Teachers retiring after 28 years of service
For two veteran instructors at Jamestown schools, this week, Teacher Appreciation Week, marks the last year they are recognized while still in the classroom. But for many whose lives have been touched by the professional educators, this will not be the last time they will be remembered for their contributions to the raising of Jamestown's youth.
Elizabeth Weibust and Linda Rezendes, who both retire in June, look back with appreciation on their teaching careers that span nearly of three decades. "We started together in 1980," recalls Weibust. Every day they feel gratitude in the regular moments of student learning, the teachers agreed.
Weibust walked into the second grade classroom where Rezendes has taught since the Melrose Avenue School was built. "Have you started cleaning out yet?" she kids the elementary school instructor, and reminds her that only 31 days remain until the end of their careers. Rezendes smiles, with a subtle shade of sadness in her eyes.
"Having a great opportunity to live and work in the same community, especially here in Jamestown, has been wonderful," Rezendes said. She mentioned siblings and new generations she has come to know over the years.
Weibust, who also lives on the island, nodded in agreement, and expressed satisfaction in seeing former Jamestown students and what they are doing now. "It's so nice to see kids I had doing something they love," Weibust adds. "It's one of my most rewarding experiences."
The joys of classroom teaching hit both Weibust and Rezendes from the moment they stepped into the classroom on Sept. 6, 28 years ago.
Weibust pulled out a black and white picture of her first class in Jamestown, fourth grade, and named all of the smiling faces.
During the first week, her class found out their new teacher was about to be married that weekend and the elementary students threw a bridal shower for her. "They only knew me for two days!" she said. The young learners showed Weibust their appreciation for her from the very beginning, she revealed.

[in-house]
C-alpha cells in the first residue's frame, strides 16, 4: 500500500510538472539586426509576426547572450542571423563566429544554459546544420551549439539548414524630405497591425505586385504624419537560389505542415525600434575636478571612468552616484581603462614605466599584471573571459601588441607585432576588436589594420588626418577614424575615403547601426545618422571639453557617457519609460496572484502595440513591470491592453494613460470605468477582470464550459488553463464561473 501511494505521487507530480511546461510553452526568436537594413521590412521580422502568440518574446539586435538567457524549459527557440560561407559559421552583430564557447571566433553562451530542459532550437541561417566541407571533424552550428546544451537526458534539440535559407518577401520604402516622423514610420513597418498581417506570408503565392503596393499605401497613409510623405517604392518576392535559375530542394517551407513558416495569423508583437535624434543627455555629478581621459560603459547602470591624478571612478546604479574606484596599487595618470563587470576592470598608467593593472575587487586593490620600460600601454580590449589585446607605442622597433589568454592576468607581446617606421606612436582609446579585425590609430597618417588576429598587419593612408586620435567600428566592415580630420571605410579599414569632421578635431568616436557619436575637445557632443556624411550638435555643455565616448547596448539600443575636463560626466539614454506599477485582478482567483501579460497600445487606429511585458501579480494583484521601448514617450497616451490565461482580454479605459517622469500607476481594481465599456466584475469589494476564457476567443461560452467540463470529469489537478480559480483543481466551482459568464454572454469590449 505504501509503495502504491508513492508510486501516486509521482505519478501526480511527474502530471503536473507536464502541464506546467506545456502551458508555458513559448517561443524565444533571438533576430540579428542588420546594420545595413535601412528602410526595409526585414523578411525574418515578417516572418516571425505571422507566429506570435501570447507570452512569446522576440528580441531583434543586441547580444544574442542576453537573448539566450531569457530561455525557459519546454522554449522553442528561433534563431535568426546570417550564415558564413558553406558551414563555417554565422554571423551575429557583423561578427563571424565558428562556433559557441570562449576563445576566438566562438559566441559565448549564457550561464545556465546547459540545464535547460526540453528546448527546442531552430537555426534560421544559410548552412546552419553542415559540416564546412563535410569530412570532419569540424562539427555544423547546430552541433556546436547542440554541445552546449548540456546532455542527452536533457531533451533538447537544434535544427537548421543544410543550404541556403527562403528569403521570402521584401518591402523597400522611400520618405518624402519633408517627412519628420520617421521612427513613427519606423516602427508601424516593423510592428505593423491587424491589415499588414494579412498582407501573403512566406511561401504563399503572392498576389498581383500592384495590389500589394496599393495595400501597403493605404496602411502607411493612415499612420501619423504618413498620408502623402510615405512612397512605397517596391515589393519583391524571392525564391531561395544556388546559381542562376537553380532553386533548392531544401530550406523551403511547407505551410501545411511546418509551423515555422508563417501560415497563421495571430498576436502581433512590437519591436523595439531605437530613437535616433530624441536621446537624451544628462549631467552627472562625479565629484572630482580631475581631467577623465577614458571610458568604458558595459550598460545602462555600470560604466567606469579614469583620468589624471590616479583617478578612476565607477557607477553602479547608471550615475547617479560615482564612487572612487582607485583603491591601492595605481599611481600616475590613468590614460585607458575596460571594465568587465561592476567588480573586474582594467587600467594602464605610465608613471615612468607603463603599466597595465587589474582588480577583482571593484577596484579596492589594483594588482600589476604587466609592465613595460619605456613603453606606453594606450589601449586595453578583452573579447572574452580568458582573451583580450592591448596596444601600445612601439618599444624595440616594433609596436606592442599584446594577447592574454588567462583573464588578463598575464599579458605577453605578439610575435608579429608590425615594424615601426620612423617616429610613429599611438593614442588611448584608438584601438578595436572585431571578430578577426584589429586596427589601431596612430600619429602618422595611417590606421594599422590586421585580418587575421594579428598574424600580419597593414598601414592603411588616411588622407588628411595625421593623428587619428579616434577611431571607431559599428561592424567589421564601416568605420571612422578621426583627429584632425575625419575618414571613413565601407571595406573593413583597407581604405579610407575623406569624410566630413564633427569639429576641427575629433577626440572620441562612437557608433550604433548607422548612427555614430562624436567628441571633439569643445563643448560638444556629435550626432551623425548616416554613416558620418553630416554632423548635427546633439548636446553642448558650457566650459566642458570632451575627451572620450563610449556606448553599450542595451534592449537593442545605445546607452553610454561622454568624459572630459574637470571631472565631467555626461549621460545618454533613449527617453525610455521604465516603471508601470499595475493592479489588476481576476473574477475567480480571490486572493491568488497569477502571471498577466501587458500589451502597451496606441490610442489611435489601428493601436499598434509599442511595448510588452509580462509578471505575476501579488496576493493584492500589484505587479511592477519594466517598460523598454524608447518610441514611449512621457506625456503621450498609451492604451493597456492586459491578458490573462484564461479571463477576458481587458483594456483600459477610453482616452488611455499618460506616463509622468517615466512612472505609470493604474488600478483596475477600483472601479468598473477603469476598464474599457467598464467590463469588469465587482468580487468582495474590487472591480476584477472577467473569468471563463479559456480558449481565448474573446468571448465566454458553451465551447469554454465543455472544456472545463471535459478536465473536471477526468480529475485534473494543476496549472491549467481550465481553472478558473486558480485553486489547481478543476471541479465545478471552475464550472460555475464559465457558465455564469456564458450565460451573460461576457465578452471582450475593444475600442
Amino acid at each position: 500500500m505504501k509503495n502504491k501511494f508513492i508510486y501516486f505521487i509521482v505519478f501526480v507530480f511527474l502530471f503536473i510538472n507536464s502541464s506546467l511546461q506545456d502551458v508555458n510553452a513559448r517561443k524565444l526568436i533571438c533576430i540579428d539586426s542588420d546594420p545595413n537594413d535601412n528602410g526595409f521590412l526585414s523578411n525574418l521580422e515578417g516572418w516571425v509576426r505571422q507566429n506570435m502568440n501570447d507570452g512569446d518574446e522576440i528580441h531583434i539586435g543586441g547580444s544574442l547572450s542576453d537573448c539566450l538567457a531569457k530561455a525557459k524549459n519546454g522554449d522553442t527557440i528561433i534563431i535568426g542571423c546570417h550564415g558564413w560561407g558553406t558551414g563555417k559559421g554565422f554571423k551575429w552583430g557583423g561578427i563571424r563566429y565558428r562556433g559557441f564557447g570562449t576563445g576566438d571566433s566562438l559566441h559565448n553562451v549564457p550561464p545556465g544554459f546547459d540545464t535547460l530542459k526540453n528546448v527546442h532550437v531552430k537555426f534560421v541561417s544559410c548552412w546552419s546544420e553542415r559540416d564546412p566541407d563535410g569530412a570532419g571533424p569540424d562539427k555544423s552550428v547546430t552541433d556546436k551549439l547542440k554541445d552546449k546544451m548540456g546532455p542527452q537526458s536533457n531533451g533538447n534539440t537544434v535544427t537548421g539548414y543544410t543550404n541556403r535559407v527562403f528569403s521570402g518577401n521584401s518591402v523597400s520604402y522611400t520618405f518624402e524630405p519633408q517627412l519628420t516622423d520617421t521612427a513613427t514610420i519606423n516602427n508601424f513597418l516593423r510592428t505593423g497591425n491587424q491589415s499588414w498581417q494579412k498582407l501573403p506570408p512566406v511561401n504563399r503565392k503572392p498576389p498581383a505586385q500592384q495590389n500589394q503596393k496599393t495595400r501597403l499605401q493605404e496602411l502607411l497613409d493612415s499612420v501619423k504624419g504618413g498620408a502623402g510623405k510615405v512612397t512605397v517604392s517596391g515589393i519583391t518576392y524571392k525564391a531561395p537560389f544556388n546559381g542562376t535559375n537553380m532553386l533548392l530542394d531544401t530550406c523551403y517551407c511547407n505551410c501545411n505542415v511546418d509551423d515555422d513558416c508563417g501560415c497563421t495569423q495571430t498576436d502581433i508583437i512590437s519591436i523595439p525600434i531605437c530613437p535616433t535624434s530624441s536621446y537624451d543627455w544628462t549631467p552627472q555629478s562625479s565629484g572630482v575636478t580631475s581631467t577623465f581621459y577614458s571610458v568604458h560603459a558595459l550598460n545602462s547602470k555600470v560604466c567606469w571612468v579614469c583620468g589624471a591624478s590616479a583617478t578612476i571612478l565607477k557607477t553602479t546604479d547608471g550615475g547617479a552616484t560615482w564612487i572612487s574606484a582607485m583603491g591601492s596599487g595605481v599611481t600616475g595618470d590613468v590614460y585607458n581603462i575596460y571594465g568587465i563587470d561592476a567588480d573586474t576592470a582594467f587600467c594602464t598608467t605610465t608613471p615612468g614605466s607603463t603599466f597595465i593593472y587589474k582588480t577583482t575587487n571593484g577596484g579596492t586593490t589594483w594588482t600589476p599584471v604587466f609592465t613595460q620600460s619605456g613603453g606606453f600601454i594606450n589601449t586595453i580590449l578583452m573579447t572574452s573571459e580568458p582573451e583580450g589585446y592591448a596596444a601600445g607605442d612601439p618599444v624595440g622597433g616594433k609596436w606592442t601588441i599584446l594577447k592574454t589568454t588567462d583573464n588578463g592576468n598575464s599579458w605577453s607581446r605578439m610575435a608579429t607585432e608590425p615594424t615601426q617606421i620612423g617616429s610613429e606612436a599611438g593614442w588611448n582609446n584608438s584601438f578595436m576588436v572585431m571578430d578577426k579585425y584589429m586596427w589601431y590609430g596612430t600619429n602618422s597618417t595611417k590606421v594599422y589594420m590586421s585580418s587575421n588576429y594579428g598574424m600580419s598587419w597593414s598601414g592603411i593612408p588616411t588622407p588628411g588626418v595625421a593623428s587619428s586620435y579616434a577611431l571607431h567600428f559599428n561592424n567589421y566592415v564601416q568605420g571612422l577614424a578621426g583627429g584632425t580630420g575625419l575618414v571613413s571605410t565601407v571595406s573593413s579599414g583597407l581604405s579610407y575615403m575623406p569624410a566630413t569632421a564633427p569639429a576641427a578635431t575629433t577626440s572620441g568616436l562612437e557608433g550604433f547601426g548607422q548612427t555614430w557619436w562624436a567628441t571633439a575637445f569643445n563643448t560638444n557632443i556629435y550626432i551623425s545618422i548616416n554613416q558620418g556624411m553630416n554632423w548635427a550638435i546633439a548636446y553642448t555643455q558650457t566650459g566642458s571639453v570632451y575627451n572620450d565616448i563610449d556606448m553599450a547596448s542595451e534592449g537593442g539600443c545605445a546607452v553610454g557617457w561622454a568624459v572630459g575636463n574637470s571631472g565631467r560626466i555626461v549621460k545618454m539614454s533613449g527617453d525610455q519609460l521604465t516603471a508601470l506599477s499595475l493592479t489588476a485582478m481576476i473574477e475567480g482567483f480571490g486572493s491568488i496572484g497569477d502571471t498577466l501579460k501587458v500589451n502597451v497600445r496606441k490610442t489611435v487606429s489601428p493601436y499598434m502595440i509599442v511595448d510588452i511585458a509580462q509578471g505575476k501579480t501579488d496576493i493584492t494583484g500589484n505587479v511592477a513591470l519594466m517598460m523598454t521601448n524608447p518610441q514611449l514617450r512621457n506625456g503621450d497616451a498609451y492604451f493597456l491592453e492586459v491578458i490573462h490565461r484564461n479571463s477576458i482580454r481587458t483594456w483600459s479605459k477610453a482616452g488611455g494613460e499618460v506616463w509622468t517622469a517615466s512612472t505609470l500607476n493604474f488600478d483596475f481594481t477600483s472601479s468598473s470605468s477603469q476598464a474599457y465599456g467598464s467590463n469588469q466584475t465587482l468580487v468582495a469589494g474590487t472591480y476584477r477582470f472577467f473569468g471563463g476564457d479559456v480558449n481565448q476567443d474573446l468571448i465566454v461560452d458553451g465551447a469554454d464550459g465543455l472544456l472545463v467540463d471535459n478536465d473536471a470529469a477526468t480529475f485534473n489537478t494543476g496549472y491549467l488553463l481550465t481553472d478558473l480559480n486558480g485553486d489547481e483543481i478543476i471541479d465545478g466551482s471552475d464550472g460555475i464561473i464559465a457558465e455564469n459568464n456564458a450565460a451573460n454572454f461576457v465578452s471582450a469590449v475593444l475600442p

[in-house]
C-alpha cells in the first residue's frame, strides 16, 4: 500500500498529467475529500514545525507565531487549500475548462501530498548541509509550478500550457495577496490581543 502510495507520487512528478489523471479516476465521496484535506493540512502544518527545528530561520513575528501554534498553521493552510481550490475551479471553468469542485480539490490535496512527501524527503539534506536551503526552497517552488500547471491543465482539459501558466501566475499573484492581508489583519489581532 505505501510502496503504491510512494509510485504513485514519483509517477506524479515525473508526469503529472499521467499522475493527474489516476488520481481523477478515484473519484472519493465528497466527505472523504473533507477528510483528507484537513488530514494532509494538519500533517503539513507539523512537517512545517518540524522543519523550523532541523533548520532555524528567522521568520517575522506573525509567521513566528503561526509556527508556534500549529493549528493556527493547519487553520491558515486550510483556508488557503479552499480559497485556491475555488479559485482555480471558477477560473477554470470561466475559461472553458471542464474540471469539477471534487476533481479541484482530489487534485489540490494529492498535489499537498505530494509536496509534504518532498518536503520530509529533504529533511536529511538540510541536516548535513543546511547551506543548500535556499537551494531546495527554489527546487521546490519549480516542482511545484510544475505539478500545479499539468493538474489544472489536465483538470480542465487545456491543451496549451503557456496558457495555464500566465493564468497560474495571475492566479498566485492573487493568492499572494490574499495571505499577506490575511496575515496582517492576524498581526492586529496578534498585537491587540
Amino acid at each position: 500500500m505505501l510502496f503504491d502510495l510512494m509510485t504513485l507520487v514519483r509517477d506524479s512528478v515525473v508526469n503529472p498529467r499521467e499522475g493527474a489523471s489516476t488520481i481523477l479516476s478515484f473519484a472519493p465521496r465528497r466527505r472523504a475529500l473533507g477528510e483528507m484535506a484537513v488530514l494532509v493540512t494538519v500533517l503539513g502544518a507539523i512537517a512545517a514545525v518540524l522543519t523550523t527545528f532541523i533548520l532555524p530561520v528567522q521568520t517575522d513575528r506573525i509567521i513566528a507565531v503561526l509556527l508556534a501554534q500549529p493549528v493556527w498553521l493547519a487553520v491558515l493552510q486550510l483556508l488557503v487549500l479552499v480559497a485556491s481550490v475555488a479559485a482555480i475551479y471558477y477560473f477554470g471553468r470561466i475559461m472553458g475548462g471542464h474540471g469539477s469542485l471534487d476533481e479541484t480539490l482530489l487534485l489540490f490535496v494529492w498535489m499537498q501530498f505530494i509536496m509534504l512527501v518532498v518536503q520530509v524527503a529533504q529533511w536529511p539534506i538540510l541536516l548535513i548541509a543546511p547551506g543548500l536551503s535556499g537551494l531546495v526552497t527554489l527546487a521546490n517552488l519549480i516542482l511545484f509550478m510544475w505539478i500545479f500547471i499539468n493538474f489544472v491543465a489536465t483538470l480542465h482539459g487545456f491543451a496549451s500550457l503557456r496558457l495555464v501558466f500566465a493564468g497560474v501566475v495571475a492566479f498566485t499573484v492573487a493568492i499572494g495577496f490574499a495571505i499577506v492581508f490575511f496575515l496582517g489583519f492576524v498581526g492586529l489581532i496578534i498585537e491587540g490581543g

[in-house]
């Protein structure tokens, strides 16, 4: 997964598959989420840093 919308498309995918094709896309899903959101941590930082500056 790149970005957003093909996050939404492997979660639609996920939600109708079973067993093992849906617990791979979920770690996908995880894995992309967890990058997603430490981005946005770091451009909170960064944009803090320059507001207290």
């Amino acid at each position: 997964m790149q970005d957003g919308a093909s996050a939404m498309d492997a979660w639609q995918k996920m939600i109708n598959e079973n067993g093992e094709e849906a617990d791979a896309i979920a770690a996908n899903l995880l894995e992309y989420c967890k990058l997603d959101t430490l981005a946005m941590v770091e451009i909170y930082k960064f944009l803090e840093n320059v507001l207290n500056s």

Rezendes smiled as she remembered gratitude she receives on a daily basis from her second graders. Hired her first year to teach fifth grade, Rezendes took the opportunity to move to the second grade the following year, where she has taught since. Rezendes quickly points out that she enjoyed both grades, but her move to the younger proved to be a rewarding challenge.
Surprise notes left on Rezendes' desk show their understanding and excitement as the youngsters explore new subjects. One girl recently wrote how happy she was to practice her writing in a journal. "Second graders love all subjects," Rezendes said, admitting that she got notes frequently on all topics, from math to reading.
Weibust said that rewarding moments frequently emerge when spontaneity weaves its way into a lesson. She takes note of opportunities, such as stopping a lesson to look out the window and view the Ospreys nesting nearby. "We often get off track, and let that take us to a good learning experience."
Weibust illustrated her point with a story where a tangent turned into research and went on ultimately to change the mind of a young learner.
While instructing the pupils in writing persuasive essays, the sixth grade teacher explained they must include an opposing view and refute it. One boy, after he did his research, returned to Weibust to report that he could not do his essay because he had changed his mind. She showed him how to approach his task with his new perspective. "What a great thing for him, that he could then write his essay from the opposite point of view." Excitement for the boy and his leap in learning is reflected in the seasoned instructor's face.
When some staff members at the main office heard about the spotlight on two of Jamestown's finest educators, smiles spread on their lips, but with a similar shade of sadness in their eyes. "They will be sorely missed," the workers said.